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Publication Information

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Title: Effects of liquid fertilizer application on the morphology and outplanting success of container longleaf pine seedlings

Author: Jackson, D. Paul; Dumroese, R. Kasten; Barnett, James P.; Patterson, William B.

Date: 2010

Source: In: Stanturf, John A., ed. Proceedings of the 14th biennial southern silviculture research conference; 2007 February 26-March 1; Athens, GA. Gen. Tech. Rep. SRS–121. Asheville, NC: U.S. Department of Agriculture, Forest Service, Southern Research Station: 229-234.

Publication Series: General Technical Report (GTR)

   Note: This article is part of a larger document. View the larger document

Description: Of a range of fertilization rates (0.5, 1.0, 2.0, 3.0, and 4.0 mg nitrogen (N) per seedling per week) applied for 20 weeks, the 2.0-N and 3.0-N seedlings produced good root collar diameter (RCD) growth (6.9 and 7.1 mm, respectively) and needle length ≤ 30 cm. Root collar development did not differ significantly in seedlings receiving the 4.0-mg-N treatment from those receiving 2.0-mg or 3.0-mg, but needles grew to 35 cm in 4.0-N, surpassing the 30-cm limit to avoid clipping. Seedling survival (95 percent) was higher in 3.0-N seedlings one year after outplanting. RCD growth in 3.0-N was 14 percent greater than 2.0-N seedlings, but not different between the 3.0-N and 4.0-N seedlings. Height and RCD growth remained statistically similar between 3.0-N and 4.0-N seedlings after 2 years. Emergence from the grass stage increased as the amount of fertilizer increased, but given similarities in field performance between the two highest N rates, the extra 1.0-mg N per seedling per week was not economically justified.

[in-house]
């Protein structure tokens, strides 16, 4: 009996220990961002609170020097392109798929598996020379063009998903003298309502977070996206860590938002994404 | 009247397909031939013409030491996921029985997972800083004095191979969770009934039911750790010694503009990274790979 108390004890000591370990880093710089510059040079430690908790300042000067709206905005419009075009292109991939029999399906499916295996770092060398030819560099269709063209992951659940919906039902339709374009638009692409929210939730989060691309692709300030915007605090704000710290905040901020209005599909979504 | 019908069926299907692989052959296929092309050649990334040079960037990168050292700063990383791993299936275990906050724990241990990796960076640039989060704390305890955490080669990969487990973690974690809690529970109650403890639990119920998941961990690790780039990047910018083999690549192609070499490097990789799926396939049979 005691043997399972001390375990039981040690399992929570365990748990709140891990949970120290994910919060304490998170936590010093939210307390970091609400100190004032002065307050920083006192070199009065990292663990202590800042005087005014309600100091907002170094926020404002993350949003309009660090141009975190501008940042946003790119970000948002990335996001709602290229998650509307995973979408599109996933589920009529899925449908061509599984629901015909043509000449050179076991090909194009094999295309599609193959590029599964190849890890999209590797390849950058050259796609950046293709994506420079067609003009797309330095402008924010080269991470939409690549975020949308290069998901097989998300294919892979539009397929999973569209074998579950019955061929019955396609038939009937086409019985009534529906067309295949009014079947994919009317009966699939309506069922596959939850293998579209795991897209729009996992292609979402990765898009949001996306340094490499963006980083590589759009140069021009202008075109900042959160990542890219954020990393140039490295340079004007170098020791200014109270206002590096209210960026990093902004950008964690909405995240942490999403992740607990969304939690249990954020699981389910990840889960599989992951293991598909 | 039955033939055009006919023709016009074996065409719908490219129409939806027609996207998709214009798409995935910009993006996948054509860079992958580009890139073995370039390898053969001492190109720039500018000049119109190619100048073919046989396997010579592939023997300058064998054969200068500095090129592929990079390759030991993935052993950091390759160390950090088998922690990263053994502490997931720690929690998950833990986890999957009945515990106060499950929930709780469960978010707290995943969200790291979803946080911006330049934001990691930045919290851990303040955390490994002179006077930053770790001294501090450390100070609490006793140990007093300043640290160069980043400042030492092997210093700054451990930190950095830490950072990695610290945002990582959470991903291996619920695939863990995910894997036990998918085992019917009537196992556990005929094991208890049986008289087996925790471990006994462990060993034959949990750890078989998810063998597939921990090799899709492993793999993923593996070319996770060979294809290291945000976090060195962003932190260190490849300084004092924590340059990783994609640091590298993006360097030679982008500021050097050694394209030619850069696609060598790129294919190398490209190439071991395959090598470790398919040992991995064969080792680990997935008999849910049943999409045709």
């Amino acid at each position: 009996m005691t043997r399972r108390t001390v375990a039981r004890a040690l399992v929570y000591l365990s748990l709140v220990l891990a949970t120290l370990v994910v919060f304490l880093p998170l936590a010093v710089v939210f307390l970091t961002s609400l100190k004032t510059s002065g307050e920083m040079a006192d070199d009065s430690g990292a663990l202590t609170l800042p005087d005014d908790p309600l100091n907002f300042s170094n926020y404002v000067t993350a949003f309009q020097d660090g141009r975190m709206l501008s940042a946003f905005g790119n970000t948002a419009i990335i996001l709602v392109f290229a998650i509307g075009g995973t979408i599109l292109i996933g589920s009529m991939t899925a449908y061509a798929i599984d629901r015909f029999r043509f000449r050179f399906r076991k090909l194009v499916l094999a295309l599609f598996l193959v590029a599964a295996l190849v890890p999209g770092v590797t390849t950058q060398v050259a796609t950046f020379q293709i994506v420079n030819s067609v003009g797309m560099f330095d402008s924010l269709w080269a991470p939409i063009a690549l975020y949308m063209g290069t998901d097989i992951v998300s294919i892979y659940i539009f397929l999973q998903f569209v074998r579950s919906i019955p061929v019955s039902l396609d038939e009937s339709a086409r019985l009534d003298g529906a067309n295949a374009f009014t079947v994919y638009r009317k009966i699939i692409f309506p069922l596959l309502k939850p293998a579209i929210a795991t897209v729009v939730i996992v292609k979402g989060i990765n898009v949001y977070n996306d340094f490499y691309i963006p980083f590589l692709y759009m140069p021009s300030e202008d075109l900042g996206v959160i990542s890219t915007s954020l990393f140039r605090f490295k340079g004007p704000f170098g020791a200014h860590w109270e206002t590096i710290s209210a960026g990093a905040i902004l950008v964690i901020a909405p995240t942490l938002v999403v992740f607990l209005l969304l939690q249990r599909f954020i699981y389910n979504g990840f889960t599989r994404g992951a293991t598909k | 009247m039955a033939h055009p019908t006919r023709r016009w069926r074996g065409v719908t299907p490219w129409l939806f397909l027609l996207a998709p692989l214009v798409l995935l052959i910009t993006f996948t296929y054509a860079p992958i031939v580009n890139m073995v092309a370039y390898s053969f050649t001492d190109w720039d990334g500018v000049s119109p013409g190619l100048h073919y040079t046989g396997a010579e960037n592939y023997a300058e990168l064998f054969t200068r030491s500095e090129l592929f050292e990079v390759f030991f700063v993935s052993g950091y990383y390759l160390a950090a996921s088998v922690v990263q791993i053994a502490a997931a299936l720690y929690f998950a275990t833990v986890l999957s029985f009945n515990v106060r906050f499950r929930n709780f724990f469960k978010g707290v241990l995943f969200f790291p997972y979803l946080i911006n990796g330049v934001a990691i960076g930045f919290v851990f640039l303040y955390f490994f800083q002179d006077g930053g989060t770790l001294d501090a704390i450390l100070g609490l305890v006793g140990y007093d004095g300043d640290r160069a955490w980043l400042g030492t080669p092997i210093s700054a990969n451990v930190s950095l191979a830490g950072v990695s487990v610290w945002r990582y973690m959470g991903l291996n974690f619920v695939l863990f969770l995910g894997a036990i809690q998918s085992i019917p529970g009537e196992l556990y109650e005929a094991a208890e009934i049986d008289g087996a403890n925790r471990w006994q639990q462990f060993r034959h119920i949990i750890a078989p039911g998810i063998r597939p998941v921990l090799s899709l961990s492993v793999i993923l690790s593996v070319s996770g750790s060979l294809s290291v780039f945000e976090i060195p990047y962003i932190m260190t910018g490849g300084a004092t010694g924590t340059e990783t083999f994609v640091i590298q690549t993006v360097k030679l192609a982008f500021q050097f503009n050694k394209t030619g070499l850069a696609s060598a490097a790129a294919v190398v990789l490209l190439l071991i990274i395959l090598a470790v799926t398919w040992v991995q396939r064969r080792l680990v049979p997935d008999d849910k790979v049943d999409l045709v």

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Citation:


Jackson, D. Paul; Dumroese, R. Kasten; Barnett, James P.; Patterson, William B. 2010. Effects of liquid fertilizer application on the morphology and outplanting success of container longleaf pine seedlings. In: Stanturf, John A., ed. Proceedings of the 14th biennial southern silviculture research conference; 2007 February 26-March 1; Athens, GA. Gen. Tech. Rep. SRS–121. Asheville, NC: U.S. Department of Agriculture, Forest Service, Southern Research Station: 229-234.

 


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